Simple machines that kids can make at school

Updated July 20, 2017

There are six types of simple machines: levers, inclined planes, wheels and axles, screws, wedges and pulleys. According to Todd Kranz from the University of Houston: “Simple machines are tools to make work easier. They have few or no moving parts. These machines use energy to work.” Show students how to create some basic simple machines in class and challenge them to create more elaborate ones at home as a science project.

Inclined Plane

An inclined plane has a flat surface with one end higher than the other. Examples of inclined planes include ramps and slides. Materials include large books, small wooden boards measuring 3 inches wide by 12 inches long, small plastic bags with 1 cup of rice inside each, rulers and rubber bands.

Put students in groups of three or four. Tell them to place three books in a pile. Have them take the board and lean it against the books to make an inclined plane. Ask them to tie the rubber band around the bag and lift the rice to the top of the book stack. Tell students to measure the length of the rubber band when the bag reaches the top of the books. Place the bag at the bottom of the plane and pull the rubber band so the bag slides up along the plane. Have students measure the length of the rubber band when the bag is at the top of the books. Ask students when the rubber band was longest. Ask them how the simple machine of the inclined plane made the work easier. Brainstorm practical examples for the use of an inclined plane.

Making a Toy Car

A toy car uses the simple machine of a wheel and an axle. Inform students that they are going to make a car to demonstrate how a wheel and axle simple machine makes work easier. Materials include empty 1 quart cardboard milk cartons, scissors, long smooth boards, thick books, coloured pencils and large thread spools.

Put students in groups of four. Supply each group with materials. Tell them to cut the milk carton in half. This make two car bodies. Place the board against a pile of books. Place the car body on top. Ask students why the car is stationary. Have them make two holes on each side of the car in the front and back with the scissors. Slide the pencils through the holes. Put the spools on the pencils to make wheels. Place the car at the top of the ramp and let it go. Ask students why the car moves. Lead them to see that the wheel and axle allow the car to go down the ramp by reducing the friction between the car and the ground.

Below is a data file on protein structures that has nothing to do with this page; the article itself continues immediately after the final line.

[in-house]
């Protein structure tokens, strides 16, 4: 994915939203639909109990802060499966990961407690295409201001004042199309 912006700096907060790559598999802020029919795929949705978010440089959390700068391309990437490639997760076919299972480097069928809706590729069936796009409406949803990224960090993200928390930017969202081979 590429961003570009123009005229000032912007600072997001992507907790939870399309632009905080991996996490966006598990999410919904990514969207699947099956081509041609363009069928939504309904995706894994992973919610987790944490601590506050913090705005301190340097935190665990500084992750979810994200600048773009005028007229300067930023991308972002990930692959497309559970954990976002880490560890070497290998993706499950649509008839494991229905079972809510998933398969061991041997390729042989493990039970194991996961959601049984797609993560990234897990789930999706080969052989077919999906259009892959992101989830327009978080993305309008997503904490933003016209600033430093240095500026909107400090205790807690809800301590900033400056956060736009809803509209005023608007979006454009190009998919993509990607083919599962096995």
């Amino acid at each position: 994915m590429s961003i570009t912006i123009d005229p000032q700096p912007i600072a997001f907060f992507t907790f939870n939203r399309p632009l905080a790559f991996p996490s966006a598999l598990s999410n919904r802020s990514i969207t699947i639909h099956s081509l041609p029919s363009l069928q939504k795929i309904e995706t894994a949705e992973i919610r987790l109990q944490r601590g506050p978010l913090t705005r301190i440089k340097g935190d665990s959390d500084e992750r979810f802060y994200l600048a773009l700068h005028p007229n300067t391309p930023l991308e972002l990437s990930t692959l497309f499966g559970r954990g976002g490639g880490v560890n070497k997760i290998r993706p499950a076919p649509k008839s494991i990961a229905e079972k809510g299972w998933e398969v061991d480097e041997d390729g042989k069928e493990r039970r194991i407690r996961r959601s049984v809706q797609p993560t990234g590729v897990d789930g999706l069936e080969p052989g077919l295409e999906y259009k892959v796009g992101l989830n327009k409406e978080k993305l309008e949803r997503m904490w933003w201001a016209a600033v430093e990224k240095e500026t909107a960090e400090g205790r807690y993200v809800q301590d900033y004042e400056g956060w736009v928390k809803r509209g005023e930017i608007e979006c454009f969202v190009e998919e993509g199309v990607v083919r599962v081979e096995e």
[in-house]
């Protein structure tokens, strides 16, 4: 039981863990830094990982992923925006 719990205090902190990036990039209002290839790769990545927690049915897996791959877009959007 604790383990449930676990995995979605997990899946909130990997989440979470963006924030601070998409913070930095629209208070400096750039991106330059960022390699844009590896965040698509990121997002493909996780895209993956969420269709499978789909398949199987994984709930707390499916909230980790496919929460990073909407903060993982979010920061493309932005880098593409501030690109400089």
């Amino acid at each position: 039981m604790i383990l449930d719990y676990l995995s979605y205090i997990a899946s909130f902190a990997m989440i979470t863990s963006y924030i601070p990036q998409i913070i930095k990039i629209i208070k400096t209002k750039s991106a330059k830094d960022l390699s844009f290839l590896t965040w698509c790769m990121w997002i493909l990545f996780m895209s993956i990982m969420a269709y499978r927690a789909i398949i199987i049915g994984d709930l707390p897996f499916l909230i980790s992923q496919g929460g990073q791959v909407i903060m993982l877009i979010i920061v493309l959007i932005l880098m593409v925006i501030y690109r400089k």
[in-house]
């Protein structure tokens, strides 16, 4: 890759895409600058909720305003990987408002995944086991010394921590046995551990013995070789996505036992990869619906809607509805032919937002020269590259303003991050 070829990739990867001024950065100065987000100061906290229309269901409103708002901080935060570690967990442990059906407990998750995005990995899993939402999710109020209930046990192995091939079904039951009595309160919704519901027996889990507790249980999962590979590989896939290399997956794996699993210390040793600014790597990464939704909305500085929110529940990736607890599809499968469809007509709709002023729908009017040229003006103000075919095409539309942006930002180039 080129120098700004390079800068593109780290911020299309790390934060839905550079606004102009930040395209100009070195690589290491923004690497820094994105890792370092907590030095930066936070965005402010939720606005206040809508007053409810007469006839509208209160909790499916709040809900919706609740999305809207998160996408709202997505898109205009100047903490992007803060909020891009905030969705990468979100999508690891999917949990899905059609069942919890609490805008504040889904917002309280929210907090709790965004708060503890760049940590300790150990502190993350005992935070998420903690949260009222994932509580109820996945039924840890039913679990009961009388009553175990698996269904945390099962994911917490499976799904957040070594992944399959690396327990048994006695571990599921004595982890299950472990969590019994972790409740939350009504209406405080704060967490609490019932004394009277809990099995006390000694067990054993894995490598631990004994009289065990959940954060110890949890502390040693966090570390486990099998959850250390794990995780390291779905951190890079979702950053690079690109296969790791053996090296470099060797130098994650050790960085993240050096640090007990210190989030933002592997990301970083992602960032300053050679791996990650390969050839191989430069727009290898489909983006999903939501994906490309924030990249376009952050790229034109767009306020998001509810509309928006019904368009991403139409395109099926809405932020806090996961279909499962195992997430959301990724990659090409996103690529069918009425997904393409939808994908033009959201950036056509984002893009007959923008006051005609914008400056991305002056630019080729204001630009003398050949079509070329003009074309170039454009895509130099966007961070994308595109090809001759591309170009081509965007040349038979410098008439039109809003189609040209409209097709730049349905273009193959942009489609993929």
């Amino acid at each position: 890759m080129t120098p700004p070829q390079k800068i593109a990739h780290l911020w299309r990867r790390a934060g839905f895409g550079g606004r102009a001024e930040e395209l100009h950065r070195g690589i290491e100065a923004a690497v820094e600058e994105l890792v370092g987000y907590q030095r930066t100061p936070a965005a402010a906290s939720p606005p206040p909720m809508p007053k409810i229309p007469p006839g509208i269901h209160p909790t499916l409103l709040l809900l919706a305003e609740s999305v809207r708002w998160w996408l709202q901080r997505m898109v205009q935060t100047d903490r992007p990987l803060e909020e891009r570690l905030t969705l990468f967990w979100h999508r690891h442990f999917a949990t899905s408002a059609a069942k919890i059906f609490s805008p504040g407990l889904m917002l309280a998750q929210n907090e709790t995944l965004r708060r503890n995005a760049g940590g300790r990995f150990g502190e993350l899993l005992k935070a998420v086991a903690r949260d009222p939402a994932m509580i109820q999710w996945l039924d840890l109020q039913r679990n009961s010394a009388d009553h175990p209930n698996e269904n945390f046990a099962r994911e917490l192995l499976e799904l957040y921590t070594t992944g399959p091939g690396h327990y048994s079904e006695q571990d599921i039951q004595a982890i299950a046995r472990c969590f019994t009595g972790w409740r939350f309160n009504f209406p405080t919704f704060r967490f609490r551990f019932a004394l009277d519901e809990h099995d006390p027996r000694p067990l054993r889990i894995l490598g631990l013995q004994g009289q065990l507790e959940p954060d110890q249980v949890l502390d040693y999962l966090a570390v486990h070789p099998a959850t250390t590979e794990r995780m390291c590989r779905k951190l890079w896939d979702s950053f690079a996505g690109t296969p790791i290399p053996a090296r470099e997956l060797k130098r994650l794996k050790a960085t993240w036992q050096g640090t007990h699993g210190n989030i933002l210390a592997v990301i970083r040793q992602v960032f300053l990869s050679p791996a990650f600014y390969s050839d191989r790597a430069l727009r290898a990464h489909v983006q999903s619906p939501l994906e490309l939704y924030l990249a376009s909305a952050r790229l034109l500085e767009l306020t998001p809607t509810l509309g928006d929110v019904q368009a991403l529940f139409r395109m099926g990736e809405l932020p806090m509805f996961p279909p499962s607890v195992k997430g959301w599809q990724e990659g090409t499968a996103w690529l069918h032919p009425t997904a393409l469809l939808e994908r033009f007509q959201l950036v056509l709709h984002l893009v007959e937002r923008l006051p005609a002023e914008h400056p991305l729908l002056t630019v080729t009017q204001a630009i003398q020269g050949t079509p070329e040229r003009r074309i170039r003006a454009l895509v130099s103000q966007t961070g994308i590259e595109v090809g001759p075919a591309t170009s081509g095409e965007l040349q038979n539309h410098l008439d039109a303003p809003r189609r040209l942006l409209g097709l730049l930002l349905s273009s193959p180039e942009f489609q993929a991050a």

Making a Stationary Pulley

Use this activity after students are familiar with pulleys and how they work. A pulley helps move things up, down or across. Examples are cranes, flagpoles and curtain rods. Allow each student to work individually on this activity. Tell students they are going to make a flag raiser. Materials include a pencil, a large thread spool, scissors, ruler, string, 4 inch by 6 inch sheets of paper, markers and masking tape.

Give each student a sheet of paper and markers and tell them to design a flag. Demonstrate how to make a pulley and then allow students to make their own. Put the pencil through the spool. Tie the string to form a loop and tape a sheet of paper to it. Loop the string over the spool. Ask a student to hold the pulley by the pencil. Pull the string down and watch the flag rise. Ask students about the direction that you pulled the string and the direction of the flag. You want them to understand that the flag moves in the opposite direction of the pull. Tell students to create their own pulleys and write a paragraph about how a pulley works. Ask them to include a diagram of the pulley.

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About the Author

Bruce Pohlmann is an international educator, author and anthropologist. Pohlmann began writing about Southeast Asia and education in 1980. He has written many articles for both print and digital magazines, websites and blogs, including "Kabar Magazine," Escape Artist, and Offshore Wave. He holds a Ph.D. in anthropology from the University of California, Berkeley.